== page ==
This Earth Day, environmentalists called attention to the pollution caused by disposable face masks.
The marine conservation organization Oceans Asia estimates that 1.5 billion of them ended up in the world's oceans in 2020. Most disposable masks are made from multiple types of plastic.
"It makes it virtually impossible to actually recycle, so it's very difficult to dispose of in an environmentally friendly manner," said Mike Waller, Rochester Regional Health's director of sustainability.
Waller recommends that people choose reusable masks when possible or opt for disposable masks made from natural fibers such as hemp.
Hospitals and other health care settings rely on disposable masks that have been tested to meet certain safety standards.
"The biggest requirement in health care is to prove that, say, blood which is accidentally sprayed on the mask won't seep through to the person that's wearing it," Waller said.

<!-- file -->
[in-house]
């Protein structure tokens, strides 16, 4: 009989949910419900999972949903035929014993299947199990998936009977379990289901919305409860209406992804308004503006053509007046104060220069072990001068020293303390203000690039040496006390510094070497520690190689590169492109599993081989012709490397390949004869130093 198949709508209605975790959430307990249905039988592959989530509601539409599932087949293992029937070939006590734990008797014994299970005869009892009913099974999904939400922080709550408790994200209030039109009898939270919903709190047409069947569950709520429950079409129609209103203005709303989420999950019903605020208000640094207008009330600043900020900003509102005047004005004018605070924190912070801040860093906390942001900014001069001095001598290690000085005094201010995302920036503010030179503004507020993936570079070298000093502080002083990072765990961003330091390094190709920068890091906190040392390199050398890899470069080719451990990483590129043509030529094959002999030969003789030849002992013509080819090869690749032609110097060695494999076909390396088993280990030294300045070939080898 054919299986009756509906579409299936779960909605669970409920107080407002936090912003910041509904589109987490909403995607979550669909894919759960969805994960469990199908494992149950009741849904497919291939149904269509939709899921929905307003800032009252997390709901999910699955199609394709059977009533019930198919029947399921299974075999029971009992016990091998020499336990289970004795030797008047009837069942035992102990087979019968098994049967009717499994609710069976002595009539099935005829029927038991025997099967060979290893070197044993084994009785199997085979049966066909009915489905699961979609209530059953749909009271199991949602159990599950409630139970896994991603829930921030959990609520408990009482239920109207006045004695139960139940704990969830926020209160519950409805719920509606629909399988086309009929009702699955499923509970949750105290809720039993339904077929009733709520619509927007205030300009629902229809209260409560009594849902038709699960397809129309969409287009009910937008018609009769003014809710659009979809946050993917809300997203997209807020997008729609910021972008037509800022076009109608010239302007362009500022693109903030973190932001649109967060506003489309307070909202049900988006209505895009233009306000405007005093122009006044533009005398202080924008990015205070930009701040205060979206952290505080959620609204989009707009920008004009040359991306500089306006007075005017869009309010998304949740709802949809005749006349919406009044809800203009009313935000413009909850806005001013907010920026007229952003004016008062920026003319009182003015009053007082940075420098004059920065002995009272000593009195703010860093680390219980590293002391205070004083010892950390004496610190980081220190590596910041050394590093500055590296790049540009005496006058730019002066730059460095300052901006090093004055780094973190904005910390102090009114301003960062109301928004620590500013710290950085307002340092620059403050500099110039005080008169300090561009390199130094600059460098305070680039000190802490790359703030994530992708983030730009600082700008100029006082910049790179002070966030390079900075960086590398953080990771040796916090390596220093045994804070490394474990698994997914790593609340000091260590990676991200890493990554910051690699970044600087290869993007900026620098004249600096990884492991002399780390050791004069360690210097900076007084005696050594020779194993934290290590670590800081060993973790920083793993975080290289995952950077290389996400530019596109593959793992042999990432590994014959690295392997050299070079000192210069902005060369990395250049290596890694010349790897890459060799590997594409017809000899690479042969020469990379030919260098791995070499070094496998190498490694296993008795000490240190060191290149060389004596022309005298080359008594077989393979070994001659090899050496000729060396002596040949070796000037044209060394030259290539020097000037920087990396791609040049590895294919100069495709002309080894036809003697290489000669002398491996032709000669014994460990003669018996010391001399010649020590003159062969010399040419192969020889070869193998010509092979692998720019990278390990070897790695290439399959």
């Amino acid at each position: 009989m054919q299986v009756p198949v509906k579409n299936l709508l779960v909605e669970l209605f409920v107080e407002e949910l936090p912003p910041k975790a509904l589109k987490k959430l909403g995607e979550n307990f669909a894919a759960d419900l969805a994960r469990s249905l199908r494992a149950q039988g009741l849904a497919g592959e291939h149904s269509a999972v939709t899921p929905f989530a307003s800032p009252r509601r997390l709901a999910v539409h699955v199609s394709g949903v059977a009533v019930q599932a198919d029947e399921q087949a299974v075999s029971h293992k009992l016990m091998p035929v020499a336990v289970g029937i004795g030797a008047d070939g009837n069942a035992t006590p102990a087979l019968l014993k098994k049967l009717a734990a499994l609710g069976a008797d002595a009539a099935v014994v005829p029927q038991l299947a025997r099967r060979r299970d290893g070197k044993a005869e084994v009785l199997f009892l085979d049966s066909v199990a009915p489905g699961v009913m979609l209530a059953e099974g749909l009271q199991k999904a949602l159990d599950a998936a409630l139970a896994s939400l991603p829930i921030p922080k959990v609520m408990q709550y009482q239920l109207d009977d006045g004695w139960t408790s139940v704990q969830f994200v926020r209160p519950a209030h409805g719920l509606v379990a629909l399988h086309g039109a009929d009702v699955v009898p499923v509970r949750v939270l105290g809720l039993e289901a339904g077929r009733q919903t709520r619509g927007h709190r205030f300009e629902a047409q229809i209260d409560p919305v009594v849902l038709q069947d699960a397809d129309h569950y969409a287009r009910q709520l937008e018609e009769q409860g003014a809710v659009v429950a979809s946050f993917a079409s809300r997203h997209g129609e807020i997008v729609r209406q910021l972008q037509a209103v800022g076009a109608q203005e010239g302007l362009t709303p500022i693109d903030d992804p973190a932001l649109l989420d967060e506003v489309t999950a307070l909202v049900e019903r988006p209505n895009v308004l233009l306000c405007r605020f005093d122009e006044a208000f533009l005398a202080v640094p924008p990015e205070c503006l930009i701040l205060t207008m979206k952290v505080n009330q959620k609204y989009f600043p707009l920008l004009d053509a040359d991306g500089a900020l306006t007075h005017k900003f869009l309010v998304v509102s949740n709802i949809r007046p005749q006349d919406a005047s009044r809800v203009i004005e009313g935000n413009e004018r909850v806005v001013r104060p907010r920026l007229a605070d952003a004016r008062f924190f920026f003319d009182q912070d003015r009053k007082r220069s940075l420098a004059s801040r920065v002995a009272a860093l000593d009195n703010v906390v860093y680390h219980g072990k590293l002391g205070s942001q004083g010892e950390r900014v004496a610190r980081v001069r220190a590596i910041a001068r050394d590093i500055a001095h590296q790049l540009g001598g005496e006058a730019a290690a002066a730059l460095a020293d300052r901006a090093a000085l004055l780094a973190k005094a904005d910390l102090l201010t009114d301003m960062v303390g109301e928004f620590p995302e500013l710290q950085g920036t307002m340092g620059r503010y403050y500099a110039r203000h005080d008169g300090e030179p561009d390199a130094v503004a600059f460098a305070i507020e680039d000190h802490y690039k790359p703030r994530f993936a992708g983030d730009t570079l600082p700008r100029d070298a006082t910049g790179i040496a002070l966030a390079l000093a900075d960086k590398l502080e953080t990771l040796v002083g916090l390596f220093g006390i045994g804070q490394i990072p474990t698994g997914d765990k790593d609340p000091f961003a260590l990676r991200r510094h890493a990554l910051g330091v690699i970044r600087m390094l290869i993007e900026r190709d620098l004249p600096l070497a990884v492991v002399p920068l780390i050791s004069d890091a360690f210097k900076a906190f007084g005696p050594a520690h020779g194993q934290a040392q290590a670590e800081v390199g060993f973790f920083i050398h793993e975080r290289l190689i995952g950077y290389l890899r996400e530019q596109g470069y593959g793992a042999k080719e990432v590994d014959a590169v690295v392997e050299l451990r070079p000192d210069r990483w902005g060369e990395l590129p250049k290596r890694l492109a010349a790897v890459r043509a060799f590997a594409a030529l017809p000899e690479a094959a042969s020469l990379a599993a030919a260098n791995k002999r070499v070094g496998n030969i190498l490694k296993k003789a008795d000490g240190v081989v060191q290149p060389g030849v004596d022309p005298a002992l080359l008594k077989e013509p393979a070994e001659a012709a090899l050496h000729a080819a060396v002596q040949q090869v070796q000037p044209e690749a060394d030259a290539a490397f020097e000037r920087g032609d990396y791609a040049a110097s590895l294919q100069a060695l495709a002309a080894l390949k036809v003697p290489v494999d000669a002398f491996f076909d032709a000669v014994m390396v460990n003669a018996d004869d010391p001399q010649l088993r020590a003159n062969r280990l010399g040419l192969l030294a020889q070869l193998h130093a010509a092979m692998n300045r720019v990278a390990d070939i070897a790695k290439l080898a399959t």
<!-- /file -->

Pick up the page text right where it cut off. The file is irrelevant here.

Environmental experts urge people to cut the ear loops off their masks before throwing them in the trash. Sea turtles, birds and other marine wildlife can become entangled in the loops.
Buffalo Mayor Byron Brown urged city residents Thursday to help reduce their carbon footprint by participating in many initiatives for this Earth Day and beyond.
The mayor mentioned curbside recycling and yard waste collection, plus food scrap, tire and e-waste drop offs as ways to take part. Residents can also donate clothing and have appliances repaired through the Dare to Repair program.
More information is available here.
WBFO's Mark Wozniak contributed to this story.